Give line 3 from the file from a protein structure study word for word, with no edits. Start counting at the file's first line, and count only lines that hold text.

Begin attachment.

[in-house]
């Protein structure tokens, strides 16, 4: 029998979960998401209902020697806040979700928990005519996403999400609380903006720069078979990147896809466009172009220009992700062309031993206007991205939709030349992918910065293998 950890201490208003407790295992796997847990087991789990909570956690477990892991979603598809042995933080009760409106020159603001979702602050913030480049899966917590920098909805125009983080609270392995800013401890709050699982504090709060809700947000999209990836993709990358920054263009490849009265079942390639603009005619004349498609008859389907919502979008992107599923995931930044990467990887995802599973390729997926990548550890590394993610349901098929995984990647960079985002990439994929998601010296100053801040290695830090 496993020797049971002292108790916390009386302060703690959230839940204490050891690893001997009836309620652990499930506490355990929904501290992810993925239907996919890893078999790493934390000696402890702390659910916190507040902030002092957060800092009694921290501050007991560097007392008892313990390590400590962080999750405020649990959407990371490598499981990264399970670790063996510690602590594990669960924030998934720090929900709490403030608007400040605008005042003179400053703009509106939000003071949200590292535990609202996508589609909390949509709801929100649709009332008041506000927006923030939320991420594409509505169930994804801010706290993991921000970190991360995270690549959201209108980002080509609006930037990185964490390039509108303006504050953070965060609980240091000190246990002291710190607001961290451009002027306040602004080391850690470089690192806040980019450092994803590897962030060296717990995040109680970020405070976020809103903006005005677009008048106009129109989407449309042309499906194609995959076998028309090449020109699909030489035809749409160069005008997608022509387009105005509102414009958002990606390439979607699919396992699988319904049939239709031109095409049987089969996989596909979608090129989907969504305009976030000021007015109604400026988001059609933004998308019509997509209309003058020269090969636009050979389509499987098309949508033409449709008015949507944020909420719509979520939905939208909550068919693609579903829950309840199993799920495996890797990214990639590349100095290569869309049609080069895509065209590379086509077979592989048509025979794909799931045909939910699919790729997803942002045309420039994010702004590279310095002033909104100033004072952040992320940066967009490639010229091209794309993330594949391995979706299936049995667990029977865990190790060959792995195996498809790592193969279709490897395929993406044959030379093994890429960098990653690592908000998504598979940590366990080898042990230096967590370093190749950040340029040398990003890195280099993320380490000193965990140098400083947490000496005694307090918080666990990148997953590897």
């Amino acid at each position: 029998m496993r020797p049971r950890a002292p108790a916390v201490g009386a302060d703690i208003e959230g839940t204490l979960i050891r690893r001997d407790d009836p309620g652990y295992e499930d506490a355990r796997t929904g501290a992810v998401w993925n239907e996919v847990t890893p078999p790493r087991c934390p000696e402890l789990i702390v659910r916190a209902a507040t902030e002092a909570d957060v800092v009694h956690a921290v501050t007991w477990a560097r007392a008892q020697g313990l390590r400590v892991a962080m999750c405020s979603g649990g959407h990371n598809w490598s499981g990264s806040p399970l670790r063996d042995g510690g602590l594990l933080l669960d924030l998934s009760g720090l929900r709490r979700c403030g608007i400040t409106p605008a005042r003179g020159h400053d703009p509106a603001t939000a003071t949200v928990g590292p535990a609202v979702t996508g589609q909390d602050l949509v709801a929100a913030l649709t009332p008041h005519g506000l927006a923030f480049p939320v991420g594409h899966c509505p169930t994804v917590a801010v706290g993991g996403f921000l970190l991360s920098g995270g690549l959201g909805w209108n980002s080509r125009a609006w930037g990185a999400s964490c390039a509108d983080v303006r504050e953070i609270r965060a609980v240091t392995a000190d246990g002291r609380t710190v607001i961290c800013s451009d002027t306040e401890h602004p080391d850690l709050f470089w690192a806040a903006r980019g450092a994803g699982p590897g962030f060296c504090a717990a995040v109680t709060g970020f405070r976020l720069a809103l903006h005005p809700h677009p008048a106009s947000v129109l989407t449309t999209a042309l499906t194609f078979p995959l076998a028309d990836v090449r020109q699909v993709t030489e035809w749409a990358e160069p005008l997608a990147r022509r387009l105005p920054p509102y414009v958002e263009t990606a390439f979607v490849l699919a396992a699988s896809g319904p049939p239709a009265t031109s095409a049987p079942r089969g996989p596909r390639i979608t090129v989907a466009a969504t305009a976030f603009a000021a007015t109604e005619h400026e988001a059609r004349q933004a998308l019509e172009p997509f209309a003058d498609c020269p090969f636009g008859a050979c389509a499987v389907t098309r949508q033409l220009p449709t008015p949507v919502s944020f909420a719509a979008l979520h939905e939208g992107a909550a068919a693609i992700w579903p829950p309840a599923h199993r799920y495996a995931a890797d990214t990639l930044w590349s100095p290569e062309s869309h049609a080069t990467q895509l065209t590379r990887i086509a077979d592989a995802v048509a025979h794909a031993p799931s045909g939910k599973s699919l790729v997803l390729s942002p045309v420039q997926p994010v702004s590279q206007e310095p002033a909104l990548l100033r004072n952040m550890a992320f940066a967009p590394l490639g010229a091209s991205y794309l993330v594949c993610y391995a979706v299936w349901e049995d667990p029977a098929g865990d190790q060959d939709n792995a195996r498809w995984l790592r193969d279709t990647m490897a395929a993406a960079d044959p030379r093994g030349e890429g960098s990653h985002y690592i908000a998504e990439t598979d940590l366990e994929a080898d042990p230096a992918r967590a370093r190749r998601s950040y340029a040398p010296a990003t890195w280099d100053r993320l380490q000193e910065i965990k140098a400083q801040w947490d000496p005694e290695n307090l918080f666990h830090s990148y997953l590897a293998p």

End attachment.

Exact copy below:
């Amino acid at each position: 029998m496993r020797p049971r950890a002292p108790a916390v201490g009386a302060d703690i208003e959230g839940t204490l979960i050891r690893r001997d407790d009836p309620g652990y295992e499930d506490a355990r796997t929904g501290a992810v998401w993925n239907e996919v847990t890893p078999p790493r087991c934390p000696e402890l789990i702390v659910r916190a209902a507040t902030e002092a909570d957060v800092v009694h956690a921290v501050t007991w477990a560097r007392a008892q020697g313990l390590r400590v892991a962080m999750c405020s979603g649990g959407h990371n598809w490598s499981g990264s806040p399970l670790r063996d042995g510690g602590l594990l933080l669960d924030l998934s009760g720090l929900r709490r979700c403030g608007i400040t409106p605008a005042r003179g020159h400053d703009p509106a603001t939000a003071t949200v928990g590292p535990a609202v979702t996508g589609q909390d602050l949509v709801a929100a913030l649709t009332p008041h005519g506000l927006a923030f480049p939320v991420g594409h899966c509505p169930t994804v917590a801010v706290g993991g996403f921000l970190l991360s920098g995270g690549l959201g909805w209108n980002s080509r125009a609006w930037g990185a999400s964490c390039a509108d983080v303006r504050e953070i609270r965060a609980v240091t392995a000190d246990g002291r609380t710190v607001i961290c800013s451009d002027t306040e401890h602004p080391d850690l709050f470089w690192a806040a903006r980019g450092a994803g699982p590897g962030f060296c504090a717990a995040v109680t709060g970020f405070r976020l720069a809103l903006h005005p809700h677009p008048a106009s947000v129109l989407t449309t999209a042309l499906t194609f078979p995959l076998a028309d990836v090449r020109q699909v993709t030489e035809w749409a990358e160069p005008l997608a990147r022509r387009l105005p920054p509102y414009v958002e263009t990606a390439f979607v490849l699919a396992a699988s896809g319904p049939p239709a009265t031109s095409a049987p079942r089969g996989p596909r390639i979608t090129v989907a466009a969504t305009a976030f603009a000021a007015t109604e005619h400026e988001a059609r004349q933004a998308l019509e172009p997509f209309a003058d498609c020269p090969f636009g008859a050979c389509a499987v389907t098309r949508q033409l220009p449709t008015p949507v919502s944020f909420a719509a979008l979520h939905e939208g992107a909550a068919a693609i992700w579903p829950p309840a599923h199993r799920y495996a995931a890797d990214t990639l930044w590349s100095p290569e062309s869309h049609a080069t990467q895509l065209t590379r990887i086509a077979d592989a995802v048509a025979h794909a031993p799931s045909g939910k599973s699919l790729v997803l390729s942002p045309v420039q997926p994010v702004s590279q206007e310095p002033a909104l990548l100033r004072n952040m550890a992320f940066a967009p590394l490639g010229a091209s991205y794309l993330v594949c993610y391995a979706v299936w349901e049995d667990p029977a098929g865990d190790q060959d939709n792995a195996r498809w995984l790592r193969d279709t990647m490897a395929a993406a960079d044959p030379r093994g030349e890429g960098s990653h985002y690592i908000a998504e990439t598979d940590l366990e994929a080898d042990p230096a992918r967590a370093r190749r998601s950040y340029a040398p010296a990003t890195w280099d100053r993320l380490q000193e910065i965990k140098a400083q801040w947490d000496p005694e290695n307090l918080f666990h830090s990148y997953l590897a293998p």